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A New Short Signal For LLY

04/09/09 08:13:23 AM
by Donald W. Pendergast, Jr.

Weak stocks in weak industry groups can offer good short-sale opportunities, but you need a well-grounded plan of action in order to identify opportunities and implement a sound trading strategy.

Security:   LLY
Position:   Sell

Shares of Eli Lilly and Co. (LLY) are trading for about 40% of what they were going for in early 2004, and the recent price action in this health-care giant's stock does little to instill a sense of optimism among longer-term investors. Let's look at the essentials of a brand-new LLY short setup, evaluating the odds for success of this trade setup.

Running the Standard & Poor's 500 industry groups for a check of their respective relative strength rankings revealed that the pharmaceuticals, biotechnology, and life sciences industry group (.GSPPHB) is underperforming the S&P 500 (based on a 13-week rate of change calculation). Digging a little deeper, we also see that shares of LLY are among the worst-performing of the 24 stocks making up this particular industry group. Even better for short-sellers, the Rahul Mohindar system's (RMO) swing trade MetaStock exploration has also fired a sell signal on LLY.

With such a potential powerful synergy of negative trade dynamics working against LLY, it might be worth taking a look at the stock's technical action, beginning with the weekly chart.

FIGURE 1: LLY, WEEKLY. Here's an image of a weak stock in an underperforming industry group. The odds would appear to be favorable for a short sale in this stock, given the proper set of daily chart dynamics.
Graphic provided by: MetaStock.
Figure 1 shows a weak stock, one still in an official downtrend per classic technical chart reading rules -- a series of lower highs and lower lows, a downward sloping major moving average (the 50-week exponential moving average [EMA]) and bearish trendlines all confirm the sad state of affairs for this pharmaceutical giant, a firm that also boasts a pathetic earnings per share (EPS) of (1.68) per share. Without even glancing at the daily chart, it's pretty easy to see that the $26 area might be a logical target for a short sale, especially if the broad markets remain weak for the next few weeks.

FIGURE 2: LLY, DAILY. Weak money flow and momentum patterns, combined with a new short-sale signal, may offer an opportunity for nimble traders to grab some "borrow now, cover later" cash in this large-cap health-care industry stock.
Graphic provided by: MetaStock.
Graphic provided by: Rahul Mohindar indicators from Metastock v 10.1.
LLY's daily chart (Figure 2) provides even more specific trade guidance; here we see that the RMO (at the top of the chart), one of the more meaningful momentum-based technical tools available, has just begun to dip beneath its zero line. In addition, the Chaikin money flow (CMF) (34) is still buried beneath its own zero line, having barely made any real progress at all during the recent March rally. Finally, the RMO sell signal itself, one confirmed by all of the aforementioned technical errata, is usually a reliable guide as to the direction of prices. While it's labeled as a swing signal, in many cases, the signal fires a substantial distance from the recent swing high or low, thus behaving more like a channel breakout or volatility entry signal.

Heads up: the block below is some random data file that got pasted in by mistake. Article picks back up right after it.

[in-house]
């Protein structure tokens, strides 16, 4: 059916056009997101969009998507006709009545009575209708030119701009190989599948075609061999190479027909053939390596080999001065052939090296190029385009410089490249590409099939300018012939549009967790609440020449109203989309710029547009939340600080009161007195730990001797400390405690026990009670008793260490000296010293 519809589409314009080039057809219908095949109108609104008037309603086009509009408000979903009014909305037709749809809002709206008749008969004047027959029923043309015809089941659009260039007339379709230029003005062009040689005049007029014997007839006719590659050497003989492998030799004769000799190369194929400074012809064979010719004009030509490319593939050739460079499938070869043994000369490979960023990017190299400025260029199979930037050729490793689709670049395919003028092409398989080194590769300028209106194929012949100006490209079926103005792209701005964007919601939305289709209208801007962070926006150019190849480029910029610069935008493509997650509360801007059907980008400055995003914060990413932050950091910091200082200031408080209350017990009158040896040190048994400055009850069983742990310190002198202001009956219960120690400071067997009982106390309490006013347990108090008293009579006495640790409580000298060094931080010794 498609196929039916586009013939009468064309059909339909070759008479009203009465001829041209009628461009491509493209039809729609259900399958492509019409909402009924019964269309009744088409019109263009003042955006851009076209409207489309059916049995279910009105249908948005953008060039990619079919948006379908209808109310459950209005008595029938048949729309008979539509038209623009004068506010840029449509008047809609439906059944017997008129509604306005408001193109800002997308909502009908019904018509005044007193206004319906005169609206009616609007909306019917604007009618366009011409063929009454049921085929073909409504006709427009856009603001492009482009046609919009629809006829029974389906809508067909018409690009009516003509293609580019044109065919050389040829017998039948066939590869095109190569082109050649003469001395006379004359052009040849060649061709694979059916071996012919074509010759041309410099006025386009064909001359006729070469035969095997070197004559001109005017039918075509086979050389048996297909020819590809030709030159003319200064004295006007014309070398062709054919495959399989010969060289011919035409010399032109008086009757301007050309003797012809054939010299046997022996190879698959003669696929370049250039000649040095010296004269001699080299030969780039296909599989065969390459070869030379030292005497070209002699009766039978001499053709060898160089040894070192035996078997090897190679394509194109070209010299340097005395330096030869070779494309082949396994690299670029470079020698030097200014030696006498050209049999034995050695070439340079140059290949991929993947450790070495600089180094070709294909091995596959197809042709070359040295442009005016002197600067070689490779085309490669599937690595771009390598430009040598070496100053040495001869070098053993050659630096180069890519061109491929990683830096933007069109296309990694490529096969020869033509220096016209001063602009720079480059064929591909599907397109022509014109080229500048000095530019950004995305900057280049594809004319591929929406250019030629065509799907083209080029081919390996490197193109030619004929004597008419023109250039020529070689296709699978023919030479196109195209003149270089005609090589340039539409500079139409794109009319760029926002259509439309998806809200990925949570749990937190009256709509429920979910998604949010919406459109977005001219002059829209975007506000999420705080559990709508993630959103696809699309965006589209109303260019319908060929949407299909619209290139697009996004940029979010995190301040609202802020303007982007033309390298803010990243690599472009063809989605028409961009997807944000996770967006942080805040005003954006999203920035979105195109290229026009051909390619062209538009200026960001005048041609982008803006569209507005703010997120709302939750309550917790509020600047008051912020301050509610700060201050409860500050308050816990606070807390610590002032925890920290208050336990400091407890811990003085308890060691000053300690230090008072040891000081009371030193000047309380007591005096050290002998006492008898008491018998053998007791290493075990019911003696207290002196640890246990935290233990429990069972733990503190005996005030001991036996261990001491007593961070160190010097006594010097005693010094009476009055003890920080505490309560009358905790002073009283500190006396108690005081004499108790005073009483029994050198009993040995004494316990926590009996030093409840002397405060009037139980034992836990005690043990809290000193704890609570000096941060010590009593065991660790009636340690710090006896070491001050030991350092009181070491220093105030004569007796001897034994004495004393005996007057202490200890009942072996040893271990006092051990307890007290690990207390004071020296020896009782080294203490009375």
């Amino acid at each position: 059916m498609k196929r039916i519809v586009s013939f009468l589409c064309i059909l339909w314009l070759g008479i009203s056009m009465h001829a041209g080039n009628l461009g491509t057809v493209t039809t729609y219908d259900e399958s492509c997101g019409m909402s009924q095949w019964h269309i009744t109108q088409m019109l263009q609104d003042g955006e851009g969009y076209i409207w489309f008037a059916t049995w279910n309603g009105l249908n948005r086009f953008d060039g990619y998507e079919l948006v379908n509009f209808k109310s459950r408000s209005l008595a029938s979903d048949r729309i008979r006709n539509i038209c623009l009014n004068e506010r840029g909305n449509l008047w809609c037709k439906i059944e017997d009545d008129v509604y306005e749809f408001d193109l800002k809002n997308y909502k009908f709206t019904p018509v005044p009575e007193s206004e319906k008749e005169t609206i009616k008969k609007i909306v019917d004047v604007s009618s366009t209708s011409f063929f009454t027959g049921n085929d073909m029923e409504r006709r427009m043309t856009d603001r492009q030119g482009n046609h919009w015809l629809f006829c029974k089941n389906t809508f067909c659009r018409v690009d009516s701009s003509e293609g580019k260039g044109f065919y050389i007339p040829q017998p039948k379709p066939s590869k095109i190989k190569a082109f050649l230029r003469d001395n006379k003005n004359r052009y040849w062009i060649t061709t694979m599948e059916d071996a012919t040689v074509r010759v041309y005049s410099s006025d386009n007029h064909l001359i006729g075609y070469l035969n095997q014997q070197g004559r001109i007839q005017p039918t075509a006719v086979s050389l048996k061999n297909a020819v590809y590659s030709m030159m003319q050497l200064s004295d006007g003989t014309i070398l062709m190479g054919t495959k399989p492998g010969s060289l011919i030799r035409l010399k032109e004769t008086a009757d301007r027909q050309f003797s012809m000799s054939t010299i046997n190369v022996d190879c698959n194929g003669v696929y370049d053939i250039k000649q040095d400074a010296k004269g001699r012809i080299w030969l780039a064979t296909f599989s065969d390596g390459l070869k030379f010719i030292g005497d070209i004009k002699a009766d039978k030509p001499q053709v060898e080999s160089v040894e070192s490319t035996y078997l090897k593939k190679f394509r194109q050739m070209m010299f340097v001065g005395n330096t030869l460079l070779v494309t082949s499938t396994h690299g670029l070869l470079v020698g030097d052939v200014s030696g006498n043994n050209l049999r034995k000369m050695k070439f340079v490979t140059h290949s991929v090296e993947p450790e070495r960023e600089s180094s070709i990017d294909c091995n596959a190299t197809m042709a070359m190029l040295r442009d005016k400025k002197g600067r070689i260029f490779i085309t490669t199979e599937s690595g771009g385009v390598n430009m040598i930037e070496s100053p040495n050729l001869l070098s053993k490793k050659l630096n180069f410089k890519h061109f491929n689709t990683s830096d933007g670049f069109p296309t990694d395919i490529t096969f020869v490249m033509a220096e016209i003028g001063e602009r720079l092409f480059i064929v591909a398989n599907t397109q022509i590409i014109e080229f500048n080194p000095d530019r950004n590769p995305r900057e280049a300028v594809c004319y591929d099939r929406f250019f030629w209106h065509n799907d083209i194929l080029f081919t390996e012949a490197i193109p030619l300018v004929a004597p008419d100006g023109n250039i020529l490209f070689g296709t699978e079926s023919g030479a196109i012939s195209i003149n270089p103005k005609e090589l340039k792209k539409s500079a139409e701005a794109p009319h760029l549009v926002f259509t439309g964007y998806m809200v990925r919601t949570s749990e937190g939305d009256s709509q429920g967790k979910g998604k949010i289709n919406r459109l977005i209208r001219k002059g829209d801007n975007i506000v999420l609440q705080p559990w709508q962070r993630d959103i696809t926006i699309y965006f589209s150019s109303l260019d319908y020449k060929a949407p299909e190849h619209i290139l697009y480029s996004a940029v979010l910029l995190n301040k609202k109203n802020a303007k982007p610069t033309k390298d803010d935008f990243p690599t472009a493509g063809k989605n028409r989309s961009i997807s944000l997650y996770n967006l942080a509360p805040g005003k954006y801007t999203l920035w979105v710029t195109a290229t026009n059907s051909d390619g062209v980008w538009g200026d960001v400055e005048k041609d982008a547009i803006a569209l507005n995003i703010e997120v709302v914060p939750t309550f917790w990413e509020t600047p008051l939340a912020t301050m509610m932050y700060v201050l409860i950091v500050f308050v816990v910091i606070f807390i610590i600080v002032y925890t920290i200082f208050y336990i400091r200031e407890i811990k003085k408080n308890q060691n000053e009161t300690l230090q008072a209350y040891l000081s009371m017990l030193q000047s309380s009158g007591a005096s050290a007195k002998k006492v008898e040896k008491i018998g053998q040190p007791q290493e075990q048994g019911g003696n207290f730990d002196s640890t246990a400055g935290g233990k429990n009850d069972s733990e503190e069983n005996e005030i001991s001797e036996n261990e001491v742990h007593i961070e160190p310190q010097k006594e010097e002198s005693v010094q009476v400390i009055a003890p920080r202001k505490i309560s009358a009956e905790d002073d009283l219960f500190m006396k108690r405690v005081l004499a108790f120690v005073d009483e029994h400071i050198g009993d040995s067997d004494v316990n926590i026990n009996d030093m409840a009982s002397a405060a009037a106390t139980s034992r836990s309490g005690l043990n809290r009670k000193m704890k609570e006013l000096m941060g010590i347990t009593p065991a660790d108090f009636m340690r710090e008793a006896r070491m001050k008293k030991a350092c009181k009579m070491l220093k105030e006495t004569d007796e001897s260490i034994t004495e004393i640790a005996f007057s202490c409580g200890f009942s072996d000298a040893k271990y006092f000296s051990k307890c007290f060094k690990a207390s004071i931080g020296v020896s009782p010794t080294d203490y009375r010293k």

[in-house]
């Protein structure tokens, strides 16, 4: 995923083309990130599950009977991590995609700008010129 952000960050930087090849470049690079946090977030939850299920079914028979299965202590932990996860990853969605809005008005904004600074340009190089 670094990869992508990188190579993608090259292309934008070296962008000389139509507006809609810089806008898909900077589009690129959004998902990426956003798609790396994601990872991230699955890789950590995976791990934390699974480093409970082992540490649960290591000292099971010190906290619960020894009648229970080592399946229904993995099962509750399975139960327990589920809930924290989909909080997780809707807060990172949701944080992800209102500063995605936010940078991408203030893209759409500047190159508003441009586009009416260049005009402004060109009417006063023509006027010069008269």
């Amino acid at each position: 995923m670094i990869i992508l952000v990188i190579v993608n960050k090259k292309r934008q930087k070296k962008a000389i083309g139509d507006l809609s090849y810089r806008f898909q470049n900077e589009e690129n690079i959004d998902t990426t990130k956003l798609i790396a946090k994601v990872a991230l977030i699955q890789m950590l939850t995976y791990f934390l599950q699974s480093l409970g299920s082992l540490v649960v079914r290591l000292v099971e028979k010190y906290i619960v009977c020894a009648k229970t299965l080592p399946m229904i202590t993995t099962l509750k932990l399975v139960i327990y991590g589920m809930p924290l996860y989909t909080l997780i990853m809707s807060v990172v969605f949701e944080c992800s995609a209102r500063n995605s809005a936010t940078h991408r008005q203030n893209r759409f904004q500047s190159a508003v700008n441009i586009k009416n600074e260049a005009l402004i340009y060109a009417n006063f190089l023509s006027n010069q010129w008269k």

Because of this reality, traders using this RMO swing signal method need to make sure they stay on the right side of the broad market and industry group trend when using this method, limiting risk with stop-loss orders. They should also take logical, partial profits when they materialize and let the remainder of the position run for as long as the trend (swing) persists. See Figure 3.

FIGURE 3: RMO SIGNALS. A number of stocks from the S&P pharmaceuticals, biotechnology, and life sciences industry group (.GSPPHB) fired short RMO swing trade signals today.
Graphic provided by: MetaStock.
How to trade this setup? Swing traders might place a sell-stop entry order just below today's low ($30.91); if filled, place a buy to cover order near the recent swing high at $34.31. Since the logical price target (previously discussed) lies near $26, this trade setup offers a risk-reward ratio of nearly 1.5 to 1. While that's nothing to write home about, there's nothing that says that enterprising traders couldn't wait for an intraday pullback once $30.91 is broken, hoping for a slightly better entry price. In fact, why not place half the order at $30.91 and then wait for that pullback/reversal on a 30-minute chart to short the rest of the order? A sound understanding of intraday trade dynamics (pivot points, EMA spreads, and so on) would be very useful for traders attempting to milk the most they can in this way from this short setup.

Entry considerations aside, this short setup's stop-loss should be lowered as soon as possible, if $29.50 can be reached in short order. At that point, take half the position off (to minimize the potential damage of a short-squeeze) and begin trailing the whole deal with a three-bar trail of the highs. In addition, should either the $27 area be reached or the downtrend line be violated, consider bailing out on the remainder of the position, as the trade dynamics at that point would offer little incentive for profit-hungry shortsters to hang around any longer.

Donald W. Pendergast, Jr.

Donald W. Pendergast is a financial markets consultant who offers specialized services to stock brokers and high net worth individuals who seek a better bottom line for their portfolios.

Title: Writer, market consultant
Company: Linear Trading Systems LLC
Jacksonville, FL 32217
Phone # for sales: 904-239-9564
E-mail address:

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